Other vessels, large and small, may be rented or leased while you’re here. They include jet skis, day or hourly trips with captains of sightseeing craft of various shapes and sizes, kayaks, surfboards, skimboards, for sale or rent. And for a real thrill, hire the Parasail skipper to take you out into the Gulf or Bay for a spectacular look at the entire Island from a thousand feet up! Any one of the many fishing boat charters will take you way out there in the Gulf where The Big Ones are. Or you can take your worms to one of our three fishing piers to wet your hook and catch tonight’s dinner. Or you can just stand in shallow water and cast. It’s up to you. Like to play tennis? Why not? There are public courts waiting for you in Anna Maria and Holmes Beach. And if you’re a birder, we have some rare ones.

For social and cultural fun, opportunities that are enjoyable include: the wonderful Island Players Theatre productions, the programs at the Island Branch Library, Garden Club, Kiwanis, Rotary, Shriners, Moose, Red Hat Ladies, the Art League, Artists Guild, Island Gallery West, Gulf Coast Writers Group, Anna Maria Historical Society, Privateers, U. S. Coast Guard Power Squadron, Turtle Watch, Audubon Society, Women’s Club and all the Community Center Activities. Talk about something for everyone, there’s more if you do not mind a few minutes travel time to nearby Bradenton and Sarasota.There’s the South Florida Museum and Planetarium, DeSoto National Park, Manatee County Art League, and Manatee Community College. The picturesque antebellum Gamble Memorial Mansion is in Palmetto. And only a dozen miles south, in Sarasota, are the famous Ringling Museum of Art, the Asolo Center for the Performing Arts, University of South Florida,Van Wezel Performing Arts Hall, Sarasota West Coast Symphony, Sarasota Ballet, Sarasota Jazz Club, and, oh, so many other enjoyable things to see and do.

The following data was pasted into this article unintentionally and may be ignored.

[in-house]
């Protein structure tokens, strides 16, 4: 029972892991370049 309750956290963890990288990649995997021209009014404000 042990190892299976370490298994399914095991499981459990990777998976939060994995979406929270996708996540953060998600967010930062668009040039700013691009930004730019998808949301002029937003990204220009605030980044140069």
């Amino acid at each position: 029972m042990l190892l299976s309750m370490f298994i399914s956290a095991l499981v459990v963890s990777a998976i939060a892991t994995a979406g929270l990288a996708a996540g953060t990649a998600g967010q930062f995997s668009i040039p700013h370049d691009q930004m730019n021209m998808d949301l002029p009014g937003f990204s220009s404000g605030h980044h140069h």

They say no vacation is complete unless you “shop till you drop,” and that’s certainly true here. Shopping on the Island for colorful resort and casual clothes, elegant casual for that special occasion, creative, amusing T-shirts, caps and other resort souvenirs and gifts, jewelry (shell and elegant), and even antiques, is a cheery experience around here because of the intriguing stuff offered and the pleasant purveyors who’ll greet you. Even food shopping is warm and friendly, from the centrally-located Publix supermarket to the many nature foods and delis, pizza and “special edibles” shops. Small shopping centers are the norm, tucked into cozy and convenient locations in all three cities, easy to find and consuming to behold. Of note are the shops at Bayview Plaza in Anna Maria, opposite the City Pier: Holmes Beach Shopping Center on Marina Drive: the large Anna Maria Island Center on East Bay Drive in Holmes Beach: and those quaint fun shops along newly-restored Bridge Street in Bradenton Beach. Located in Bradenton, about 5 miles from the Island is the Red Barn Flea Market on US 301 and if you fancy an outlet mall drive East to Ellenton for The Prime Outlet Mall near I-75. First, though, check out the good stuff we have right here on Anna Maria Island.